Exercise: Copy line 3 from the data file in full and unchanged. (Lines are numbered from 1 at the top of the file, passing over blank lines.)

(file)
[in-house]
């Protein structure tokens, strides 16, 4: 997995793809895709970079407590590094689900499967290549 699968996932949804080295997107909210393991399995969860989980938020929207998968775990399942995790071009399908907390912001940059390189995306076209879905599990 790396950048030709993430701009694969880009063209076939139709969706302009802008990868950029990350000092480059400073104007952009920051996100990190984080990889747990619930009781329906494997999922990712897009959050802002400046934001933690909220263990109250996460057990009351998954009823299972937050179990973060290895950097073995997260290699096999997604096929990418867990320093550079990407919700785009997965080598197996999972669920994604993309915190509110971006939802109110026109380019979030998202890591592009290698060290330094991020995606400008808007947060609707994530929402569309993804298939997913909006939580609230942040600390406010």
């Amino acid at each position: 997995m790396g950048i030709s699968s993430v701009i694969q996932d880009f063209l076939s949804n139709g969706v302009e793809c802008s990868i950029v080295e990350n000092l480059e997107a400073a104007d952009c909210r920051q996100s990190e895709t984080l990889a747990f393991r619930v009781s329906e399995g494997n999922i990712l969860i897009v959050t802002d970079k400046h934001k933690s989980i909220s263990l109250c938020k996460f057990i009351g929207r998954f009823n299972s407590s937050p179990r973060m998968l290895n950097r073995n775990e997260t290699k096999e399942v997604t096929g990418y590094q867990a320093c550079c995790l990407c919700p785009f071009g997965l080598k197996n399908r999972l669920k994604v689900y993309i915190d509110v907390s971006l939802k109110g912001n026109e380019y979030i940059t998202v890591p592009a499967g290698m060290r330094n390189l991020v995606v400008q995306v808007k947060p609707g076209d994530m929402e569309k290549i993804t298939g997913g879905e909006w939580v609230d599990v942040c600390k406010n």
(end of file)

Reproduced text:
């Amino acid at each position: 997995m790396g950048i030709s699968s993430v701009i694969q996932d880009f063209l076939s949804n139709g969706v302009e793809c802008s990868i950029v080295e990350n000092l480059e997107a400073a104007d952009c909210r920051q996100s990190e895709t984080l990889a747990f393991r619930v009781s329906e399995g494997n999922i990712l969860i897009v959050t802002d970079k400046h934001k933690s989980i909220s263990l109250c938020k996460f057990i009351g929207r998954f009823n299972s407590s937050p179990r973060m998968l290895n950097r073995n775990e997260t290699k096999e399942v997604t096929g990418y590094q867990a320093c550079c995790l990407c919700p785009f071009g997965l080598k197996n399908r999972l669920k994604v689900y993309i915190d509110v907390s971006l939802k109110g912001n026109e380019y979030i940059t998202v890591p592009a499967g290698m060290r330094n390189l991020v995606v400008q995306v808007k947060p609707g076209d994530m929402e569309k290549i993804t298939g997913g879905e909006w939580v609230d599990v942040c600390k406010n």